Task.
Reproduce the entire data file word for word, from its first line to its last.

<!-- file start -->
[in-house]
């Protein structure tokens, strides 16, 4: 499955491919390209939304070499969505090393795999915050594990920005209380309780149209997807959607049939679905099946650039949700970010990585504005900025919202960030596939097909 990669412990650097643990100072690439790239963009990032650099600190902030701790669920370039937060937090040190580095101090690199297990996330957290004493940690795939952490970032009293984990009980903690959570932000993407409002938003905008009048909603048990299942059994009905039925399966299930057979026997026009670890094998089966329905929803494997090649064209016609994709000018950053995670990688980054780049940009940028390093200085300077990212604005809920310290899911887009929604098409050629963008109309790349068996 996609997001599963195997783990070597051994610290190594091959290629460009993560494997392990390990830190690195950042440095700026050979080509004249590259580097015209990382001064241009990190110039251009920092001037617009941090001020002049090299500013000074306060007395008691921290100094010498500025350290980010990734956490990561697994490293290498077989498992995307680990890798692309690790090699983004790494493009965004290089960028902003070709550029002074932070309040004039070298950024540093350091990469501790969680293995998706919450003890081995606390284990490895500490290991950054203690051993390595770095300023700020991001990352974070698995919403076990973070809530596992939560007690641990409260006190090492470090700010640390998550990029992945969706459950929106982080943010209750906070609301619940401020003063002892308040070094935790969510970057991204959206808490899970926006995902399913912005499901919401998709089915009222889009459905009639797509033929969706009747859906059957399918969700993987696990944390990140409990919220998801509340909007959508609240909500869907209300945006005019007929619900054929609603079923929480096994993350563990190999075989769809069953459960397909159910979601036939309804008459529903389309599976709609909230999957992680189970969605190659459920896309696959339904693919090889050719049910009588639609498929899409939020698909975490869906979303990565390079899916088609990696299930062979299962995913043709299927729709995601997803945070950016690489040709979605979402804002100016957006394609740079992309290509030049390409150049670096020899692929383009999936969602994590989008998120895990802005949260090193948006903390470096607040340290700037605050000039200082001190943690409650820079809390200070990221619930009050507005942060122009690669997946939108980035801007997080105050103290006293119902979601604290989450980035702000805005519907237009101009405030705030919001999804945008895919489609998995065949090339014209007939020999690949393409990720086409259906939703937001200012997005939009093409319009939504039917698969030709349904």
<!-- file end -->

[in-house]
């Protein structure tokens, strides 16, 4: 499955491919390209939304070499969505090393795999915050594990920005209380309780149209997807959607049939679905099946650039949700970010990585504005900025919202960030596939097909 990669412990650097643990100072690439790239963009990032650099600190902030701790669920370039937060937090040190580095101090690199297990996330957290004493940690795939952490970032009293984990009980903690959570932000993407409002938003905008009048909603048990299942059994009905039925399966299930057979026997026009670890094998089966329905929803494997090649064209016609994709000018950053995670990688980054780049940009940028390093200085300077990212604005809920310290899911887009929604098409050629963008109309790349068996 996609997001599963195997783990070597051994610290190594091959290629460009993560494997392990390990830190690195950042440095700026050979080509004249590259580097015209990382001064241009990190110039251009920092001037617009941090001020002049090299500013000074306060007395008691921290100094010498500025350290980010990734956490990561697994490293290498077989498992995307680990890798692309690790090699983004790494493009965004290089960028902003070709550029002074932070309040004039070298950024540093350091990469501790969680293995998706919450003890081995606390284990490895500490290991950054203690051993390595770095300023700020991001990352974070698995919403076990973070809530596992939560007690641990409260006190090492470090700010640390998550990029992945969706459950929106982080943010209750906070609301619940401020003063002892308040070094935790969510970057991204959206808490899970926006995902399913912005499901919401998709089915009222889009459905009639797509033929969706009747859906059957399918969700993987696990944390990140409990919220998801509340909007959508609240909500869907209300945006005019007929619900054929609603079923929480096994993350563990190999075989769809069953459960397909159910979601036939309804008459529903389309599976709609909230999957992680189970969605190659459920896309696959339904693919090889050719049910009588639609498929899409939020698909975490869906979303990565390079899916088609990696299930062979299962995913043709299927729709995601997803945070950016690489040709979605979402804002100016957006394609740079992309290509030049390409150049670096020899692929383009999936969602994590989008998120895990802005949260090193948006903390470096607040340290700037605050000039200082001190943690409650820079809390200070990221619930009050507005942060122009690669997946939108980035801007997080105050103290006293119902979601604290989450980035702000805005519907237009101009405030705030919001999804945008895919489609998995065949090339014209007939020999690949393409990720086409259906939703937001200012997005939009093409319009939504039917698969030709349904």